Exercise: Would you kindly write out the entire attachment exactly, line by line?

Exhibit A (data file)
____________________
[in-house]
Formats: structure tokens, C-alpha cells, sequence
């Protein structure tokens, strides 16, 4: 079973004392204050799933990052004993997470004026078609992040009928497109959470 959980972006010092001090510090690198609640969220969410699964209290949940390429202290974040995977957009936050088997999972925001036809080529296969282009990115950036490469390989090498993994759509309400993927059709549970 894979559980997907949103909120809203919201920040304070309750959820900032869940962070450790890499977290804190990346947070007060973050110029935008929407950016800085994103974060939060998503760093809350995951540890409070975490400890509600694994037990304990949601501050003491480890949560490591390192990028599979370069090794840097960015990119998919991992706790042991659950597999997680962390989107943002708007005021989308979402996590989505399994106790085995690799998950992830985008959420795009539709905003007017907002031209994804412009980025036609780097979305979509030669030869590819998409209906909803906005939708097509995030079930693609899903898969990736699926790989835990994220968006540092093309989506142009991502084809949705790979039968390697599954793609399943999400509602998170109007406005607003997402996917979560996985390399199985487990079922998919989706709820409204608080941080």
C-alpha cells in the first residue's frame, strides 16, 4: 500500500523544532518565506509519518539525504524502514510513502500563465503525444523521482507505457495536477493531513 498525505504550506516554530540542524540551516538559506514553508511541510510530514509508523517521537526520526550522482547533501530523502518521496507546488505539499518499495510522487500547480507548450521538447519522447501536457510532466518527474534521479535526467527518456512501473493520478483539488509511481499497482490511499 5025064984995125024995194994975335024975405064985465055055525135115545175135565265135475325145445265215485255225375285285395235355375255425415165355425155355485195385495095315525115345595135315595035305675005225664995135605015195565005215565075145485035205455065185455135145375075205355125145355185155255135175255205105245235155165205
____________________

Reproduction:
[in-house]
Formats: structure tokens, C-alpha cells, sequence
């Protein structure tokens, strides 16, 4: 079973004392204050799933990052004993997470004026078609992040009928497109959470 959980972006010092001090510090690198609640969220969410699964209290949940390429202290974040995977957009936050088997999972925001036809080529296969282009990115950036490469390989090498993994759509309400993927059709549970 894979559980997907949103909120809203919201920040304070309750959820900032869940962070450790890499977290804190990346947070007060973050110029935008929407950016800085994103974060939060998503760093809350995951540890409070975490400890509600694994037990304990949601501050003491480890949560490591390192990028599979370069090794840097960015990119998919991992706790042991659950597999997680962390989107943002708007005021989308979402996590989505399994106790085995690799998950992830985008959420795009539709905003007017907002031209994804412009980025036609780097979305979509030669030869590819998409209906909803906005939708097509995030079930693609899903898969990736699926790989835990994220968006540092093309989506142009991502084809949705790979039968390697599954793609399943999400509602998170109007406005607003997402996917979560996985390399199985487990079922998919989706709820409204608080941080």
C-alpha cells in the first residue's frame, strides 16, 4: 500500500523544532518565506509519518539525504524502514510513502500563465503525444523521482507505457495536477493531513 498525505504550506516554530540542524540551516538559506514553508511541510510530514509508523517521537526520526550522482547533501530523502518521496507546488505539499518499495510522487500547480507548450521538447519522447501536457510532466518527474534521479535526467527518456512501473493520478483539488509511481499497482490511499 5025064984995125024995194994975335024975405064985465055055525135115545175135565265135475325145445265215485255225375285285395235355375255425415165355425155355485195385495095315525115345595135315595035305675005225664995135605015195565005215565075145485035205455065185455135145375075205355125145355185155255135175255205105245235155165205